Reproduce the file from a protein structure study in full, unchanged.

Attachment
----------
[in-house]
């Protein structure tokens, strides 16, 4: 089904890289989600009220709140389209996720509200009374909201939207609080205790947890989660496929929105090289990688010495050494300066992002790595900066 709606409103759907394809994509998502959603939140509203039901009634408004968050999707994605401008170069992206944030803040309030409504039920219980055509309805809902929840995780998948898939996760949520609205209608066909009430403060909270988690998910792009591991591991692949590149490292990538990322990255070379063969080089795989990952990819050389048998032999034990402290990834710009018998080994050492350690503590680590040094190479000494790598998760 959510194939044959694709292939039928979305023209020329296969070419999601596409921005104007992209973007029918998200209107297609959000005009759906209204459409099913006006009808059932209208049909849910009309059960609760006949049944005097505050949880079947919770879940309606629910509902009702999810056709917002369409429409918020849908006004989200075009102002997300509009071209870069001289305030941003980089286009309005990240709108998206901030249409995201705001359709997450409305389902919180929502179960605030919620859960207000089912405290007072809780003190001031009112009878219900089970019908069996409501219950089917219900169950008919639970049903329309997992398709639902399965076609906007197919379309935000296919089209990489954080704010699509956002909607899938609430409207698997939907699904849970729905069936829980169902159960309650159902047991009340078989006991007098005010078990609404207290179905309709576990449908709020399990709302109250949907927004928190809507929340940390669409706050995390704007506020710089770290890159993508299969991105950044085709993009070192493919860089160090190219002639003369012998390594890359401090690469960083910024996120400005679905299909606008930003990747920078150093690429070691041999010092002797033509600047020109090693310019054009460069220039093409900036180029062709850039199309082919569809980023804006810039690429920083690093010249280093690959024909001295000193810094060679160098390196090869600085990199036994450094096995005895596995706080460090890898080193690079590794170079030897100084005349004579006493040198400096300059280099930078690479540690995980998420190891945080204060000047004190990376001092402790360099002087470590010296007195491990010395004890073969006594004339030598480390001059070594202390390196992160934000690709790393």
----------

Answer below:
[in-house]
């Protein structure tokens, strides 16, 4: 089904890289989600009220709140389209996720509200009374909201939207609080205790947890989660496929929105090289990688010495050494300066992002790595900066 709606409103759907394809994509998502959603939140509203039901009634408004968050999707994605401008170069992206944030803040309030409504039920219980055509309805809902929840995780998948898939996760949520609205209608066909009430403060909270988690998910792009591991591991692949590149490292990538990322990255070379063969080089795989990952990819050389048998032999034990402290990834710009018998080994050492350690503590680590040094190479000494790598998760 959510194939044959694709292939039928979305023209020329296969070419999601596409921005104007992209973007029918998200209107297609959000005009759906209204459409099913006006009808059932209208049909849910009309059960609760006949049944005097505050949880079947919770879940309606629910509902009702999810056709917002369409429409918020849908006004989200075009102002997300509009071209870069001289305030941003980089286009309005990240709108998206901030249409995201705001359709997450409305389902919180929502179960605030919620859960207000089912405290007072809780003190001031009112009878219900089970019908069996409501219950089917219900169950008919639970049903329309997992398709639902399965076609906007197919379309935000296919089209990489954080704010699509956002909607899938609430409207698997939907699904849970729905069936829980169902159960309650159902047991009340078989006991007098005010078990609404207290179905309709576990449908709020399990709302109250949907927004928190809507929340940390669409706050995390704007506020710089770290890159993508299969991105950044085709993009070192493919860089160090190219002639003369012998390594890359401090690469960083910024996120400005679905299909606008930003990747920078150093690429070691041999010092002797033509600047020109090693310019054009460069220039093409900036180029062709850039199309082919569809980023804006810039690429920083690093010249280093690959024909001295000193810094060679160098390196090869600085990199036994450094096995005895596995706080460090890898080193690079590794170079030897100084005349004579006493040198400096300059280099930078690479540690995980998420190891945080204060000047004190990376001092402790360099002087470590010296007195491990010395004890073969006594004339030598480390001059070594202390390196992160934000690709790393």